Is Accountable Care at Odds with Improved Care?


All physicians want to deliver quality care. But do the checklists required to measure quality really add up to giving patients the results they want? As the American College of Gastroenterology Annual Scientific Meeting gets underway in Honolulu, the question came up in the context of managing irritable bowel disease.

Quality medical care boils down to one sentence, said Gil Melmed, MD, associate clinical professor of medicine at Cedars Sinai Medical Center in Los Angeles, CA. "Do the right thing to help patients," speaking to a packed house at a symposium at the American College of Gastroenterology Annual Scientific Meeting in Honolulu, Oct. 18.

Deciding what that means specifically for patients with inflammatory bowel disease (IBD) is not always easy. For instance, he noted, there is no consensus or even consistent prescribing pattern for using biologics to treat IBD. "In some zipcodes it is less that 5% and in others it is 60%."

The question of whether mucosal healing needs to be total or if it can be incomplete as long as the patients' symptoms are much better is another example.

"There is a tension between 'accountable' care and 'improved' care, he said.

A physician can be a "robust box-checker' when it comes to following guidelines laid out by the Centers for Medicare and Medicaid Services and other entities but still not be all they could be to their patients.

Official quality measure usually focus on doing specific tasks, such as seeing that IBD patients who are candidates for immunosuppressive drugs have all their recommended vaccinations.

But guidelines based on patient surveys show they want doctors to focus on symptoms and the impact they have on their daily lives. Those include eliminating incontinence, night-time bowel movements, needing narcotic drugs, and having to lose days from work.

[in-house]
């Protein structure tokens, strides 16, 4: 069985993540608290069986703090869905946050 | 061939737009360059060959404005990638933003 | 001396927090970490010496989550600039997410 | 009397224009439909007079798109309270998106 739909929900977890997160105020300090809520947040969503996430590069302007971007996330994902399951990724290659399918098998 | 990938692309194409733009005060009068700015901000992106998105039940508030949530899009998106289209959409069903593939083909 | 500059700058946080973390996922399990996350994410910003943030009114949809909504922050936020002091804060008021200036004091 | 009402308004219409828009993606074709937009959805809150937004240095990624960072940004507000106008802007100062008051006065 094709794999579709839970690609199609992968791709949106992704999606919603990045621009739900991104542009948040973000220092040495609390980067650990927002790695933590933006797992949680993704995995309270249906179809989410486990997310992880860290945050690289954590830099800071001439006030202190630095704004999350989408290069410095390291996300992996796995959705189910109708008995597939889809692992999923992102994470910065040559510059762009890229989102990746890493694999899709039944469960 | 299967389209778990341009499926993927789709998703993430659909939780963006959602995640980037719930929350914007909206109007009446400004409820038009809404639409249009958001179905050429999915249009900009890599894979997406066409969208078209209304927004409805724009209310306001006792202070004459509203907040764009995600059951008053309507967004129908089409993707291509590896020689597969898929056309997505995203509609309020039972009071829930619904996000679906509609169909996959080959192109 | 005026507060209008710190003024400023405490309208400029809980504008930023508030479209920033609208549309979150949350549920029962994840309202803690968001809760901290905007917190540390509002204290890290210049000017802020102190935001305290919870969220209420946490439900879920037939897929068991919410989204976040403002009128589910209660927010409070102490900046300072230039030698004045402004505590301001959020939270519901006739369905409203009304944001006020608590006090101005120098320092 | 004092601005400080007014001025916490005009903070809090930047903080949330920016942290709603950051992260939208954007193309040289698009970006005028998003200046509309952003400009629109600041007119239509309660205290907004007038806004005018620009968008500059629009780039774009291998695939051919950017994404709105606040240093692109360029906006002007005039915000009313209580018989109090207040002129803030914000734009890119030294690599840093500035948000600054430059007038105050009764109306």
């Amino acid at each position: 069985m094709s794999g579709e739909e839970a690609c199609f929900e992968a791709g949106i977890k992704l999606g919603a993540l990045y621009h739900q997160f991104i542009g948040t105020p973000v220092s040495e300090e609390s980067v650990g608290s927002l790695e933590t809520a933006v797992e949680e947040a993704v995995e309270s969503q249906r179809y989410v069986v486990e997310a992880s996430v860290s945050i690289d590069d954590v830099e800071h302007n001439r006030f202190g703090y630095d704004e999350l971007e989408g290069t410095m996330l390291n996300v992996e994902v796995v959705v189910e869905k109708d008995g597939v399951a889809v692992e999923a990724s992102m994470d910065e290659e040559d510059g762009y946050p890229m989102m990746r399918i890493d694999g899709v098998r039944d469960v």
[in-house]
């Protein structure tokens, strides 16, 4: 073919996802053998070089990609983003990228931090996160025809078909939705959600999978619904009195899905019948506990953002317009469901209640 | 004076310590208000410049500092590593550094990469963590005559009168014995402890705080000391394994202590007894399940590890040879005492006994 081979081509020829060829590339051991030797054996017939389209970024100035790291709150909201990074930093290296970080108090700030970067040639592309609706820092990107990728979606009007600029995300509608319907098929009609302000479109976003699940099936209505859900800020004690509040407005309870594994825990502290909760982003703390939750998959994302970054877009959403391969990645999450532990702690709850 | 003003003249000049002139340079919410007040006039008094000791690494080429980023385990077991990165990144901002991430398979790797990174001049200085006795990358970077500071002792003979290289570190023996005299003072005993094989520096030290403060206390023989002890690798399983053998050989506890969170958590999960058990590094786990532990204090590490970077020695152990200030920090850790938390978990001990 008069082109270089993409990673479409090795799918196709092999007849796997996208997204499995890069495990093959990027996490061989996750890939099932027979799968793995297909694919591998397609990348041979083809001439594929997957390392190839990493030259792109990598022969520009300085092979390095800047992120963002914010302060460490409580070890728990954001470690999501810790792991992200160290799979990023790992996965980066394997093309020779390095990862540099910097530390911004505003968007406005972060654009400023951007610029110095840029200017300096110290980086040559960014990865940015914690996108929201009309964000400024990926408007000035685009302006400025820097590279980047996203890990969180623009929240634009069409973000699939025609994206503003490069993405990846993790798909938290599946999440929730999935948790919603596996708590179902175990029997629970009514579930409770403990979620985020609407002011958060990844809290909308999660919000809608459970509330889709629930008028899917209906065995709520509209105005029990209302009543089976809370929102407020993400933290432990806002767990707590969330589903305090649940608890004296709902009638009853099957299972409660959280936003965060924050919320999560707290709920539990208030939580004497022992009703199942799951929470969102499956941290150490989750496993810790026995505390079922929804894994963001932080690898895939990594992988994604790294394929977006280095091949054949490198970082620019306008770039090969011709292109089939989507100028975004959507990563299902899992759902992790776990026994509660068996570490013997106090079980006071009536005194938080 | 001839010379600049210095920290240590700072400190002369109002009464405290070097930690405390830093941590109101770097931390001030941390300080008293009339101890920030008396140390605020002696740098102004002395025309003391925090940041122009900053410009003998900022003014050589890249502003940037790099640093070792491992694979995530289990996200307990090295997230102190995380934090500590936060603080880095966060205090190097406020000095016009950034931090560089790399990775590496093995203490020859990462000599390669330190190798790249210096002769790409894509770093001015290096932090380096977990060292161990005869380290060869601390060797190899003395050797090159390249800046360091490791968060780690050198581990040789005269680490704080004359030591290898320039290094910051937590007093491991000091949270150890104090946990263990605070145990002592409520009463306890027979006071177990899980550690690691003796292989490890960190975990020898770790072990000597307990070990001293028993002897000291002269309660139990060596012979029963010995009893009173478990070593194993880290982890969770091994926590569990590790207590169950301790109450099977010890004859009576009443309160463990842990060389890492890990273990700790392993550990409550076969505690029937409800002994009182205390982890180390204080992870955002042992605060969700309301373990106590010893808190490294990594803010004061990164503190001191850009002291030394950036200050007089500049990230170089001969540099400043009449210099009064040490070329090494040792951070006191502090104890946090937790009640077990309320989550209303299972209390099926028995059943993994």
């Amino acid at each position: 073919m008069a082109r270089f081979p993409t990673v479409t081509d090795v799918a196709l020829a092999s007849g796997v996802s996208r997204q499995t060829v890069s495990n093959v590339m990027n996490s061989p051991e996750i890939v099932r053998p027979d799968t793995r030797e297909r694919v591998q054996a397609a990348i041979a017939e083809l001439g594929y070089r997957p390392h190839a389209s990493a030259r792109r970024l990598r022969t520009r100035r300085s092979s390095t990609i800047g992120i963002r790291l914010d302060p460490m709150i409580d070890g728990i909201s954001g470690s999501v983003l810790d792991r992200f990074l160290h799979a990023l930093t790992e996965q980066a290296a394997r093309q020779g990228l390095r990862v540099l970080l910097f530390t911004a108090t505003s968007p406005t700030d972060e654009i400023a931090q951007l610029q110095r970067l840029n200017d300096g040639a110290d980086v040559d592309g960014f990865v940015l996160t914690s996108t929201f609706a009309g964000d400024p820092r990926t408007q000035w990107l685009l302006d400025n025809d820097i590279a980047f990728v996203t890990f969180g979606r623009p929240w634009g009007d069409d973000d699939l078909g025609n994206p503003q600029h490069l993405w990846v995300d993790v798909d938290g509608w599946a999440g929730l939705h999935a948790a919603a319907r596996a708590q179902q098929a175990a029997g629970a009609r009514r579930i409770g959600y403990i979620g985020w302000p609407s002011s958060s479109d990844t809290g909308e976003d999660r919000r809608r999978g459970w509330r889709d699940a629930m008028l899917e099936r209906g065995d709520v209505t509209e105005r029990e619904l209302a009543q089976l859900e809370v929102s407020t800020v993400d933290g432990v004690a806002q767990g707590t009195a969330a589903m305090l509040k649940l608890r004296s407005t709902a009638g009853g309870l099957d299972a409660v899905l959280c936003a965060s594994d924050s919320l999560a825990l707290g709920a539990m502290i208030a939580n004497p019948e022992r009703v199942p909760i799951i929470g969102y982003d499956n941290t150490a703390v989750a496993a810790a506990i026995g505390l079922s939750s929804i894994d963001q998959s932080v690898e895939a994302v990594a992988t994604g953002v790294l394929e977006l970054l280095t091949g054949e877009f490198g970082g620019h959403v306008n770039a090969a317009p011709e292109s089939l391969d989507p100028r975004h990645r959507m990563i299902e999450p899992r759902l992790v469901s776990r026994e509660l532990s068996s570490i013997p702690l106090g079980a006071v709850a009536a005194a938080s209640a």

There are a raft of organizations that put out quality guidelines, Melmed said "There's AGA, CCEA, ImproveCare Now, ABIM MOC," and other checklists generators. But Melmed suggested listening to patients should come first. "Start small," he advised. "Know how many IBD patients you have in your practice and then start your own program to check for quality," he said. "Improve one small area," whether it is developing a program for telling patients they need certain immunizations (and he believes patients are sufficiently invested in their own care that they can be trusted to get them from their primary care physician) or it could be in the practice management arena.

"Check on the timeliness of returned phone calls, getting test results to patients, seeing that they get reminder phone calls," Melmed said.

While there is a lot of variation in how physicians manage patients with IBD, there is consensus on how to make sure patients feel they are being cared for. "Quality measurement in not necessarily quality improvement," he said.

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